Install a Buffer Tube With the Right Tools – TFB Modification Minute

You know that awesome stock you have been eyeing? That one that only comes in Mil-Spec diameter, but your rifle has a commercial diameter buffer tube? This week’s Modification Minute tackles that very problem by replacing the factory commercial buffer tube with a high-quality Brownells Mil-Spec buffer tube. Enjoy!

Please support our sponsor Brownells. Products in this video:

Brownells Mil-Spec Buffer Tube – $25.99

Magpul Armorer’s Wrench – $75.95

Bravo Company QD End Plate – $16.99

Geissele Reaction Block – $99.00

Starrett 5/32″ Center Punch – $8.99

Brownells Oxpho-Blue – $9.99


Patrick R

Patrick is a Senior Writer for The Firearm Blog and TFBTV Host. He likes guns and has liked shooting guns for as long as he can remember. You can follow Patrick on Instagram @tfbpatrick, Facebook, or contact him by email at

The above post is my opinion and does not reflect the views of any company or organization.


  • GunSnobMTilligitimi

    The “buffer” is the weighted piston at the front end of your action spring. The “receiver extension tube” is the technically correct name of the part you’re talking about. “Buffer Tube,” though not technically correct, I feel is more acceptable than just calling it the “buffer.” Granted, I’m sure you only have so many characters to fit into your title. It would be a bit long were you to use the proper terminology.

    [EDIT]: Just saw in the URL: “vague-title-buffer-tubes”

  • Tim

    My Lord. “How to spend more munny on crap you don’t need”, chapter 437.

    Meanwhile, you can buy a brand new S&W M&P AR-15 Sport II for < $500 w/free shipping.

    • Tim

      ….but I’m NOT bagging on Patrick! Love the guy & he does great work! I’m just broke!

    • Robert Fory

      PSA had it today for $399.99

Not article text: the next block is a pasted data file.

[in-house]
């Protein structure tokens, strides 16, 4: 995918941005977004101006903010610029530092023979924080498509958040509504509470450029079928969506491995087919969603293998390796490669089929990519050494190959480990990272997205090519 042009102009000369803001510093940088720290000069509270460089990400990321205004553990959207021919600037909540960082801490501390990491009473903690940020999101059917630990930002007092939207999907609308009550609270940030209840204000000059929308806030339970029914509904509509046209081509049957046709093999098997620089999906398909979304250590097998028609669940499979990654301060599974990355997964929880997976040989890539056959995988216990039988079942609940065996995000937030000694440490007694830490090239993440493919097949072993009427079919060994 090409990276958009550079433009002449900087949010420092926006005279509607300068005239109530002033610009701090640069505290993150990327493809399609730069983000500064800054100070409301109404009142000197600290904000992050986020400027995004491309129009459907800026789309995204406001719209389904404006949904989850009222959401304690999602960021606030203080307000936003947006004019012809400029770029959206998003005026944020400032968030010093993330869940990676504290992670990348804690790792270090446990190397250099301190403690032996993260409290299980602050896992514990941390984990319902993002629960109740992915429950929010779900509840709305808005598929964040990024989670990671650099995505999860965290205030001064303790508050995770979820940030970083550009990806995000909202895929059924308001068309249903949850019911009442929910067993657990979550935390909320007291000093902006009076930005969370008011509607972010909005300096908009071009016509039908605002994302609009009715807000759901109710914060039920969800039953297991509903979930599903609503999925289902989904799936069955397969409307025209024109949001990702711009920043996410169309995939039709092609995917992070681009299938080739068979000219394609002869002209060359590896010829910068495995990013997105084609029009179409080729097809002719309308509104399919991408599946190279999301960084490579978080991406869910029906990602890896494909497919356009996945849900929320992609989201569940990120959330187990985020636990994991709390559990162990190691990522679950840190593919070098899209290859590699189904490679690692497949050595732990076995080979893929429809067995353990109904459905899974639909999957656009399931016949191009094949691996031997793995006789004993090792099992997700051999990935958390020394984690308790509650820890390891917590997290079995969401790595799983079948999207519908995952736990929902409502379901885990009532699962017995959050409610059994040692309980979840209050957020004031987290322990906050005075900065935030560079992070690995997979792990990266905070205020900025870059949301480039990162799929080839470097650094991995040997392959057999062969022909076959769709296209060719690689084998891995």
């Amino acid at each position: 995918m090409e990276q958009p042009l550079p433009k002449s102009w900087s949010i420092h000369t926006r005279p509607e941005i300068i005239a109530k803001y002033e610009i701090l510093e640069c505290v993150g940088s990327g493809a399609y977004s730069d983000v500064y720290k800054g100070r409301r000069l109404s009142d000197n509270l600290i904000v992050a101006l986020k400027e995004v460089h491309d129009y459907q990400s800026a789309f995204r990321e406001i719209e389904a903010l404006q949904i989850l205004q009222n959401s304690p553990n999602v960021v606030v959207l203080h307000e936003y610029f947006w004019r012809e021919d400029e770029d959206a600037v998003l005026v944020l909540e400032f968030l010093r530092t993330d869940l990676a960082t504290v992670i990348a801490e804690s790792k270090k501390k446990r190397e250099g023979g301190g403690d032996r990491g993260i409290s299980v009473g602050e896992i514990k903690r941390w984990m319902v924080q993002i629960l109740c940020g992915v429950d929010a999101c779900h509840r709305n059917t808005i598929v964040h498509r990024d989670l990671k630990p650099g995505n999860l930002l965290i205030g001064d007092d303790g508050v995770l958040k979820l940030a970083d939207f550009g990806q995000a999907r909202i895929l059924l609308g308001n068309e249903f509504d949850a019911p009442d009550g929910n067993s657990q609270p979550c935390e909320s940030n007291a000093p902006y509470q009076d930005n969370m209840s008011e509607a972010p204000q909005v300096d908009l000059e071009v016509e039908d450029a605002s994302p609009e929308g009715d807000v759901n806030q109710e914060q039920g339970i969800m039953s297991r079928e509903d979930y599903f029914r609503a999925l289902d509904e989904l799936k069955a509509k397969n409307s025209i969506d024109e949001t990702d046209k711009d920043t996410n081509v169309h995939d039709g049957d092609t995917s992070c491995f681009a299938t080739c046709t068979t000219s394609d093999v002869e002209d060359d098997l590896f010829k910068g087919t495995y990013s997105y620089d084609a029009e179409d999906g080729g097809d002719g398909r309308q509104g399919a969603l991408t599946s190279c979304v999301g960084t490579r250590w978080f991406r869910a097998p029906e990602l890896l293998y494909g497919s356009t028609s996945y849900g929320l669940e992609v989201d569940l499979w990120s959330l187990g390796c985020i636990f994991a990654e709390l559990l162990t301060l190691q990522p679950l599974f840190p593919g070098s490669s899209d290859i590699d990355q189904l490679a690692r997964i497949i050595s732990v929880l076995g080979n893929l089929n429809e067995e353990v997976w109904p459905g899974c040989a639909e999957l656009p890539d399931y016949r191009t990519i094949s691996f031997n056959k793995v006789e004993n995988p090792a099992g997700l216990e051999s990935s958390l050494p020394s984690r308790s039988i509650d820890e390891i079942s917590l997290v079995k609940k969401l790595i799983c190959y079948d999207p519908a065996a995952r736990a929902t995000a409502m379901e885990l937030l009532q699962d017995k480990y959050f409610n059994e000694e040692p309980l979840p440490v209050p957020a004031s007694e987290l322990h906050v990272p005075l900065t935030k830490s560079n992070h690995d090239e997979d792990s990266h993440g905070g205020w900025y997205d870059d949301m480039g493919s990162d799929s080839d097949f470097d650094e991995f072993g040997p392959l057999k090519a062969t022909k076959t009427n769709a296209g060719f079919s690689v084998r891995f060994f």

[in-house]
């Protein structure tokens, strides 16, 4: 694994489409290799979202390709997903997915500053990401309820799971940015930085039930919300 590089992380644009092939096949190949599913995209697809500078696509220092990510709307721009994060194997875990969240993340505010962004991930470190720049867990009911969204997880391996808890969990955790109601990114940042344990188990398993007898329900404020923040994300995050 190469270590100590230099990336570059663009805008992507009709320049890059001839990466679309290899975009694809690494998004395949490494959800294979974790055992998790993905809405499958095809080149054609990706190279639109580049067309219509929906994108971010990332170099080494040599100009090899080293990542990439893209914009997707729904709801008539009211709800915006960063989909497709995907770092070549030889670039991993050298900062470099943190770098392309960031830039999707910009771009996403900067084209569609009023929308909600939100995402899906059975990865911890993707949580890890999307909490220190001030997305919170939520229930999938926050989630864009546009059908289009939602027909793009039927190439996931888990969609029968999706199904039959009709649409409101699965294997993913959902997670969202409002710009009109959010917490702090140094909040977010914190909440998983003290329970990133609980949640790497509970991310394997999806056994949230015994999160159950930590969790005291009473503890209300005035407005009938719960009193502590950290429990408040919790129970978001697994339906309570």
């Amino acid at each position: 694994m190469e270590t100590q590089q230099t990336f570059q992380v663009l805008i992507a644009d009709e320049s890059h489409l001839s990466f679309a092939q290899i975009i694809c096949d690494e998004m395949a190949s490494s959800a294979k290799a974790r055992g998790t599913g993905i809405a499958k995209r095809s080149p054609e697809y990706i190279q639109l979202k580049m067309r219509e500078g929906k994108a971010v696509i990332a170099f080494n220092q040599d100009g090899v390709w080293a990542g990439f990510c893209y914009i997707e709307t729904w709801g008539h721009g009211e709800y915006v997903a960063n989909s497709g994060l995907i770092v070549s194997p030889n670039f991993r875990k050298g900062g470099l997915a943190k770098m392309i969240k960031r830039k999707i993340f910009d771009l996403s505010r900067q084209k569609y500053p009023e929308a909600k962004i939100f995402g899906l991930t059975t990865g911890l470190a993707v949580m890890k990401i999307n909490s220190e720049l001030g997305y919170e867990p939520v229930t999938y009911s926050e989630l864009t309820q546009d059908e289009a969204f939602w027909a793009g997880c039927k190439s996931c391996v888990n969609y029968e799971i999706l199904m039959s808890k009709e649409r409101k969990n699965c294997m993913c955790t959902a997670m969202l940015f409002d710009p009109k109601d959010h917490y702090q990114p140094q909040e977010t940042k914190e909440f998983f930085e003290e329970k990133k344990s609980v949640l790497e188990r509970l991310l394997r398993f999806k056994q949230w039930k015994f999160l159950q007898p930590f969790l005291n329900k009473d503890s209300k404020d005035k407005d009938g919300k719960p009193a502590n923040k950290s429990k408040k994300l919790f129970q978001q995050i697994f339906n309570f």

• st381183

    Torque wrenches should be attached perpendicular to any extension like barrel wrenches, castle nut wrenches, etc for accurate readings of the torque being applied.

    • Steve

      First thing I thought of when I saw the article title and thumbnail…

      Nice job telling people how to do it right, then applying a huge amount of torque over spec. because you don’t know the basics of using your tools.

    • Steve

      And technically – you don’t want the extension perpendicular. When it’s a crow’s foot, the difference is negligible. When it’s a long extension it should lie within the arc of the circle formed by the torque wrench handle (center) and the ratchet head (diameter).

  • JSmath

    Gdamnit Patrick, why are you teaching people the wrong way to use a torque wrench. Especially as the thumbnail image. If you resolved the setting for the lever arm increase and adjusted accordingly, you should have, at the very least, annotated it in the video.

    Just eyeballing it, if that torque wrench was set to 40ft-lbs, the nut had around 70ft-lbs applied to it.

    • Steve

      At least 70…

    • Patrick R. – Senior Writer

      The video length does not allow for detailed explanations. A calculator was used to determine the correct setting.

      • JSmath

        You’re supposed to be a jolly firearm leprechaun, Patrick, not a firearm troll. We trusted you. 🙁

        • Patrick R. – Senior Writer

          Never trust an Irishman 😉

          • CavScout

            “The Irish were rotten Indian fighters…”

            Also, this is the Midway USA style video of installing a receiver extention. $$$$$ on the tooling.

          • Patrick R. – Senior Writer

            You mean Brownells?

    • Klaus Von Schmitto

      Uh-Oh. I guess my barrel nuts aren’t going to come unscrewed.

    • neckbone

      Please put up a proper video yourself.

  • valorius

    You forgot to list the most important tool of all, which is the torque wrench. A high quality torque wrench can cost several times the cost of an AR-15.

    • Mystick

      Of course, that all means nothing if you use it wrong – such as demonstrated here.

      • Charlie Victor Alpha

        First thing I noticed too, “How to install a buffer tube, correctly”. Ahh, nope.

  • The Dude (Noveske Fan)

    First off you should never use tools to install a action tube, second it should be hand tight and clogged with steaks.

    • Holdfast_II

      T-bone or sirloin?

      • The Dude (Noveske Fan)


        • 22winmag

          The wooden variety of stake, commonly driven through the hearts of vampires.

  • Scott Tuttle

    one more bitch while we’re all at it, using facebook to host videos isnt probably a good long term solution. they’re pretty anti gun.